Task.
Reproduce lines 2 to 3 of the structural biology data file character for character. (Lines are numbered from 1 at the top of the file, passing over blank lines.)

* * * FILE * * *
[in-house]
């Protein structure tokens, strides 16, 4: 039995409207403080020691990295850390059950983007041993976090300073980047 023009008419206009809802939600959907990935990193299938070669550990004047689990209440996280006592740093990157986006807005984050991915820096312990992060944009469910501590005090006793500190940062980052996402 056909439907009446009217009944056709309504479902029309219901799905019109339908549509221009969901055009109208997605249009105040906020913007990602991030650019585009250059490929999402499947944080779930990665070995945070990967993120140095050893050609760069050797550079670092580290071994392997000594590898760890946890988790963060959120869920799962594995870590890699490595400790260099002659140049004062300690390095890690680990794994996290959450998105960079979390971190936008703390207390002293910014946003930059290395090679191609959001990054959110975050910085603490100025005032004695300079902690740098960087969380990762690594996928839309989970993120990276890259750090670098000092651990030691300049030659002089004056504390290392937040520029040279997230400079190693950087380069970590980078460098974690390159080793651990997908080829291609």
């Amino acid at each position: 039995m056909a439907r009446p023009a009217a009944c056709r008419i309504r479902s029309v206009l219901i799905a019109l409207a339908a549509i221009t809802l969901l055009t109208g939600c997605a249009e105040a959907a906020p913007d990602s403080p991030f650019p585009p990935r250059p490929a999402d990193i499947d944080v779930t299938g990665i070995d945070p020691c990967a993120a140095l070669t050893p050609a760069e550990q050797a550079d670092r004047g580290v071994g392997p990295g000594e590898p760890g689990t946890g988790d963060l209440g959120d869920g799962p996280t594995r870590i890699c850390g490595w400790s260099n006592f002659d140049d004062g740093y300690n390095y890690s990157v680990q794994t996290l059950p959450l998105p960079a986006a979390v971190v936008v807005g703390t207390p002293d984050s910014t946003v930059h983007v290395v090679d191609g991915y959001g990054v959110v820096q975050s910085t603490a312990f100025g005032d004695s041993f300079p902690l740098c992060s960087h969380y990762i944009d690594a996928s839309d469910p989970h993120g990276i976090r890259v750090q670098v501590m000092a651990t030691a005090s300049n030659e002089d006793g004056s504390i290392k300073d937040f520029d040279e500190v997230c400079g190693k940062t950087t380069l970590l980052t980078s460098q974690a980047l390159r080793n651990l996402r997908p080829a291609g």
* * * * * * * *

């Protein structure tokens, strides 16, 4: 039995409207403080020691990295850390059950983007041993976090300073980047 023009008419206009809802939600959907990935990193299938070669550990004047689990209440996280006592740093990157986006807005984050991915820096312990992060944009469910501590005090006793500190940062980052996402 056909439907009446009217009944056709309504479902029309219901799905019109339908549509221009969901055009109208997605249009105040906020913007990602991030650019585009250059490929999402499947944080779930990665070995945070990967993120140095050893050609760069050797550079670092580290071994392997000594590898760890946890988790963060959120869920799962594995870590890699490595400790260099002659140049004062300690390095890690680990794994996290959450998105960079979390971190936008703390207390002293910014946003930059290395090679191609959001990054959110975050910085603490100025005032004695300079902690740098960087969380990762690594996928839309989970993120990276890259750090670098000092651990030691300049030659002089004056504390290392937040520029040279997230400079190693950087380069970590980078460098974690390159080793651990997908080829291609």
């Amino acid at each position: 039995m056909a439907r009446p023009a009217a009944c056709r008419i309504r479902s029309v206009l219901i799905a019109l409207a339908a549509i221009t809802l969901l055009t109208g939600c997605a249009e105040a959907a906020p913007d990602s403080p991030f650019p585009p990935r250059p490929a999402d990193i499947d944080v779930t299938g990665i070995d945070p020691c990967a993120a140095l070669t050893p050609a760069e550990q050797a550079d670092r004047g580290v071994g392997p990295g000594e590898p760890g689990t946890g988790d963060l209440g959120d869920g799962p996280t594995r870590i890699c850390g490595w400790s260099n006592f002659d140049d004062g740093y300690n390095y890690s990157v680990q794994t996290l059950p959450l998105p960079a986006a979390v971190v936008v807005g703390t207390p002293d984050s910014t946003v930059h983007v290395v090679d191609g991915y959001g990054v959110v820096q975050s910085t603490a312990f100025g005032d004695s041993f300079p902690l740098c992060s960087h969380y990762i944009d690594a996928s839309d469910p989970h993120g990276i976090r890259v750090q670098v501590m000092a651990t030691a005090s300049n030659e002089d006793g004056s504390i290392k300073d937040f520029d040279e500190v997230c400079g190693k940062t950087t380069l970590l980052t980078s460098q974690a980047l390159r080793n651990l996402r997908p080829a291609g």